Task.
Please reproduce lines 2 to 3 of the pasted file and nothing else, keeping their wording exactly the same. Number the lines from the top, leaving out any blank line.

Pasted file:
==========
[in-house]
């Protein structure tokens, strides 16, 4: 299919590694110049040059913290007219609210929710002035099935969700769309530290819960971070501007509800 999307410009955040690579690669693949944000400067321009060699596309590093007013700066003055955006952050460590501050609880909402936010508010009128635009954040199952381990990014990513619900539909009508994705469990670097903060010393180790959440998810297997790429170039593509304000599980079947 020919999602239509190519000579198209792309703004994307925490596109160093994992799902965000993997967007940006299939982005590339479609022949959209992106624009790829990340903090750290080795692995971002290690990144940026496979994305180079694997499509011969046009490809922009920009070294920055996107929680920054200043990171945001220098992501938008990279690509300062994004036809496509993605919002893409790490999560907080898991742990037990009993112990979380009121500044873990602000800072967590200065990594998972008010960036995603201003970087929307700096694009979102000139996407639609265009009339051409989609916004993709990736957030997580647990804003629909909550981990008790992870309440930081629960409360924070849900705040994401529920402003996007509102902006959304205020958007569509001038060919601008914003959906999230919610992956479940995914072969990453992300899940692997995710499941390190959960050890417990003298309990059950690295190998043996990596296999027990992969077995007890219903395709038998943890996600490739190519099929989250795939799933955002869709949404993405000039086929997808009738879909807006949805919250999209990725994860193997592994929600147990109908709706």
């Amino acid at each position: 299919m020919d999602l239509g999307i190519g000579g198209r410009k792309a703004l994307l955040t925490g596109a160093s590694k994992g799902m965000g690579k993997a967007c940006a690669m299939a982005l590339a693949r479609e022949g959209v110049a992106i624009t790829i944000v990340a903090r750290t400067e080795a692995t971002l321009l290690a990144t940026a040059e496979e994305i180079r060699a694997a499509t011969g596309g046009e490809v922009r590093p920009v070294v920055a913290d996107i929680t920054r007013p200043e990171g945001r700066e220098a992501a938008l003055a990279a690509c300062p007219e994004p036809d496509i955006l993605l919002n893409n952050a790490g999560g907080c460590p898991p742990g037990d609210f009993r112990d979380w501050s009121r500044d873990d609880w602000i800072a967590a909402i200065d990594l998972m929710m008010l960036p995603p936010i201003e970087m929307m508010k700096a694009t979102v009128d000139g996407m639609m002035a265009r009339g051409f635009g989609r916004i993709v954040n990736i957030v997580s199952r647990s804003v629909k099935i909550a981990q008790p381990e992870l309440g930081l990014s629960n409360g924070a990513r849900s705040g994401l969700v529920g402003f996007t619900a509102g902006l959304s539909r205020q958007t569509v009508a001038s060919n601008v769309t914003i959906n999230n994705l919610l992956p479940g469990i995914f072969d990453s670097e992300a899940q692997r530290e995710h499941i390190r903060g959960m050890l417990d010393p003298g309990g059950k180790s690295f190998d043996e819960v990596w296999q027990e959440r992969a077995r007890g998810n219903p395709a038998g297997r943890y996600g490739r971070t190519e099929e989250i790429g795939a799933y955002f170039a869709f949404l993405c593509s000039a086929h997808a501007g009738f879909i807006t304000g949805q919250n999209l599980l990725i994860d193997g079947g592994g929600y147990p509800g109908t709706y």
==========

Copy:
């Protein structure tokens, strides 16, 4: 299919590694110049040059913290007219609210929710002035099935969700769309530290819960971070501007509800 999307410009955040690579690669693949944000400067321009060699596309590093007013700066003055955006952050460590501050609880909402936010508010009128635009954040199952381990990014990513619900539909009508994705469990670097903060010393180790959440998810297997790429170039593509304000599980079947 020919999602239509190519000579198209792309703004994307925490596109160093994992799902965000993997967007940006299939982005590339479609022949959209992106624009790829990340903090750290080795692995971002290690990144940026496979994305180079694997499509011969046009490809922009920009070294920055996107929680920054200043990171945001220098992501938008990279690509300062994004036809496509993605919002893409790490999560907080898991742990037990009993112990979380009121500044873990602000800072967590200065990594998972008010960036995603201003970087929307700096694009979102000139996407639609265009009339051409989609916004993709990736957030997580647990804003629909909550981990008790992870309440930081629960409360924070849900705040994401529920402003996007509102902006959304205020958007569509001038060919601008914003959906999230919610992956479940995914072969990453992300899940692997995710499941390190959960050890417990003298309990059950690295190998043996990596296999027990992969077995007890219903395709038998943890996600490739190519099929989250795939799933955002869709949404993405000039086929997808009738879909807006949805919250999209990725994860193997592994929600147990109908709706």
């Amino acid at each position: 299919m020919d999602l239509g999307i190519g000579g198209r410009k792309a703004l994307l955040t925490g596109a160093s590694k994992g799902m965000g690579k993997a967007c940006a690669m299939a982005l590339a693949r479609e022949g959209v110049a992106i624009t790829i944000v990340a903090r750290t400067e080795a692995t971002l321009l290690a990144t940026a040059e496979e994305i180079r060699a694997a499509t011969g596309g046009e490809v922009r590093p920009v070294v920055a913290d996107i929680t920054r007013p200043e990171g945001r700066e220098a992501a938008l003055a990279a690509c300062p007219e994004p036809d496509i955006l993605l919002n893409n952050a790490g999560g907080c460590p898991p742990g037990d609210f009993r112990d979380w501050s009121r500044d873990d609880w602000i800072a967590a909402i200065d990594l998972m929710m008010l960036p995603p936010i201003e970087m929307m508010k700096a694009t979102v009128d000139g996407m639609m002035a265009r009339g051409f635009g989609r916004i993709v954040n990736i957030v997580s199952r647990s804003v629909k099935i909550a981990q008790p381990e992870l309440g930081l990014s629960n409360g924070a990513r849900s705040g994401l969700v529920g402003f996007t619900a509102g902006l959304s539909r205020q958007t569509v009508a001038s060919n601008v769309t914003i959906n999230n994705l919610l992956p479940g469990i995914f072969d990453s670097e992300a899940q692997r530290e995710h499941i390190r903060g959960m050890l417990d010393p003298g309990g059950k180790s690295f190998d043996e819960v990596w296999q027990e959440r992969a077995r007890g998810n219903p395709a038998g297997r943890y996600g490739r971070t190519e099929e989250i790429g795939a799933y955002f170039a869709f949404l993405c593509s000039a086929h997808a501007g009738f879909i807006t304000g949805q919250n999209l599980l990725i994860d193997g079947g592994g929600y147990p509800g109908t709706y």